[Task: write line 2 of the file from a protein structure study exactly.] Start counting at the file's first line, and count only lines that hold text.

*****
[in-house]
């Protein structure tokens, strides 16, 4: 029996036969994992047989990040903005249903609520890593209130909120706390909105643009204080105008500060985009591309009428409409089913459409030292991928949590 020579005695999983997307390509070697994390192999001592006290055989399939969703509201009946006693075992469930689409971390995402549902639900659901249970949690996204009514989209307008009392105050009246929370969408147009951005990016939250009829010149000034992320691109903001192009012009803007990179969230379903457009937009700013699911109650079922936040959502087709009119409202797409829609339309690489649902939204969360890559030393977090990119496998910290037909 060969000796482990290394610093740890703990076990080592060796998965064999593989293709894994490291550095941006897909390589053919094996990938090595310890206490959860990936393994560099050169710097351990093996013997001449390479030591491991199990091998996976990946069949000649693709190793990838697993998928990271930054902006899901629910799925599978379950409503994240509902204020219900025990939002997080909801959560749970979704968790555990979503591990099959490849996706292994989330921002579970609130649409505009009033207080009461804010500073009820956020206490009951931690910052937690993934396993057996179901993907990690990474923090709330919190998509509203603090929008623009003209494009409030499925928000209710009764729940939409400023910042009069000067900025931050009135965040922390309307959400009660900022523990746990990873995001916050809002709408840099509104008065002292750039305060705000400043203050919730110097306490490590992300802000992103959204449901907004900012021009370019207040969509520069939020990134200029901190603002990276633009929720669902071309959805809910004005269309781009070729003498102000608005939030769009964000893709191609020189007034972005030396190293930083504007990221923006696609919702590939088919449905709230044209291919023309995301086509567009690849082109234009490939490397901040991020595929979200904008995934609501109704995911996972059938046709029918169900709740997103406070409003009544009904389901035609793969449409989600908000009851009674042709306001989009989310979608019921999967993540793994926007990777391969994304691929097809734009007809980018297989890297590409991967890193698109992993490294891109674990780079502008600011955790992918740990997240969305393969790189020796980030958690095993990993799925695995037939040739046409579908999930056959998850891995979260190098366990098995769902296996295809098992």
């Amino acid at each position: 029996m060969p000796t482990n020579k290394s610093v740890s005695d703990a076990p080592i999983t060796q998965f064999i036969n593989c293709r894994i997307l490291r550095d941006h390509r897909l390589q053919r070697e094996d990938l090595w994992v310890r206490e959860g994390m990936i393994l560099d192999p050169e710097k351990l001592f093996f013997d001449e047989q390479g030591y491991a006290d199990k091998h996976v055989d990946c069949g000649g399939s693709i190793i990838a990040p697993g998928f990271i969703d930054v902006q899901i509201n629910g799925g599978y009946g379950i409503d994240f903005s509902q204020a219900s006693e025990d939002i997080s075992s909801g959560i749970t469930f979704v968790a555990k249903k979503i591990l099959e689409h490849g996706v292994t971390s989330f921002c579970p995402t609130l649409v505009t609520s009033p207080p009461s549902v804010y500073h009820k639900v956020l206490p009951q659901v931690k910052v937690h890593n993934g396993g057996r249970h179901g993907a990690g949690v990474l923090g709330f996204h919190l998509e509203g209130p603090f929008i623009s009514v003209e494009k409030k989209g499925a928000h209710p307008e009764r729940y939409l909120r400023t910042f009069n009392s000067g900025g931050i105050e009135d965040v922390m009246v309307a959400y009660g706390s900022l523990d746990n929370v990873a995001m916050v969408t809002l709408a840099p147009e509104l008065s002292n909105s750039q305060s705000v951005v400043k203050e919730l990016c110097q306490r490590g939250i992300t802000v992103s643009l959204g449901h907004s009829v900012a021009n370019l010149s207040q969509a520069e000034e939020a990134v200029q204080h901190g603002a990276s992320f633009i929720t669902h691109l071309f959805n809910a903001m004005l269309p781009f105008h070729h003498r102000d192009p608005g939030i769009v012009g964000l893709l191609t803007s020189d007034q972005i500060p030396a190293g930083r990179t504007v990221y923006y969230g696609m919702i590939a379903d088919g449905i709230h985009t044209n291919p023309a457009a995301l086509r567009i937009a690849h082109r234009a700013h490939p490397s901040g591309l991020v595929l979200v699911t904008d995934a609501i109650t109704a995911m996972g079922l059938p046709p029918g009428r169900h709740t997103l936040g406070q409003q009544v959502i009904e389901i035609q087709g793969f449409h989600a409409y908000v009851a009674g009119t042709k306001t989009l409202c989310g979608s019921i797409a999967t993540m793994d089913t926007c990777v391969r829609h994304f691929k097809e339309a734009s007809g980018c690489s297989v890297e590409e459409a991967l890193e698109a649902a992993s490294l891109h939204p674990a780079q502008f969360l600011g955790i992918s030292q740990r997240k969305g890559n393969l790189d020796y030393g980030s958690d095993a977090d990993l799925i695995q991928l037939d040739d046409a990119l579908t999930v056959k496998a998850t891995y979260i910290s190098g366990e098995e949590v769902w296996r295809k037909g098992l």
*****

């Protein structure tokens, strides 16, 4: 029996036969994992047989990040903005249903609520890593209130909120706390909105643009204080105008500060985009591309009428409409089913459409030292991928949590 020579005695999983997307390509070697994390192999001592006290055989399939969703509201009946006693075992469930689409971390995402549902639900659901249970949690996204009514989209307008009392105050009246929370969408147009951005990016939250009829010149000034992320691109903001192009012009803007990179969230379903457009937009700013699911109650079922936040959502087709009119409202797409829609339309690489649902939204969360890559030393977090990119496998910290037909 060969000796482990290394610093740890703990076990080592060796998965064999593989293709894994490291550095941006897909390589053919094996990938090595310890206490959860990936393994560099050169710097351990093996013997001449390479030591491991199990091998996976990946069949000649693709190793990838697993998928990271930054902006899901629910799925599978379950409503994240509902204020219900025990939002997080909801959560749970979704968790555990979503591990099959490849996706292994989330921002579970609130649409505009009033207080009461804010500073009820956020206490009951931690910052937690993934396993057996179901993907990690990474923090709330919190998509509203603090929008623009003209494009409030499925928000209710009764729940939409400023910042009069000067900025931050009135965040922390309307959400009660900022523990746990990873995001916050809002709408840099509104008065002292750039305060705000400043203050919730110097306490490590992300802000992103959204449901907004900012021009370019207040969509520069939020990134200029901190603002990276633009929720669902071309959805809910004005269309781009070729003498102000608005939030769009964000893709191609020189007034972005030396190293930083504007990221923006696609919702590939088919449905709230044209291919023309995301086509567009690849082109234009490939490397901040991020595929979200904008995934609501109704995911996972059938046709029918169900709740997103406070409003009544009904389901035609793969449409989600908000009851009674042709306001989009989310979608019921999967993540793994926007990777391969994304691929097809734009007809980018297989890297590409991967890193698109992993490294891109674990780079502008600011955790992918740990997240969305393969790189020796980030958690095993990993799925695995037939040739046409579908999930056959998850891995979260190098366990098995769902296996295809098992």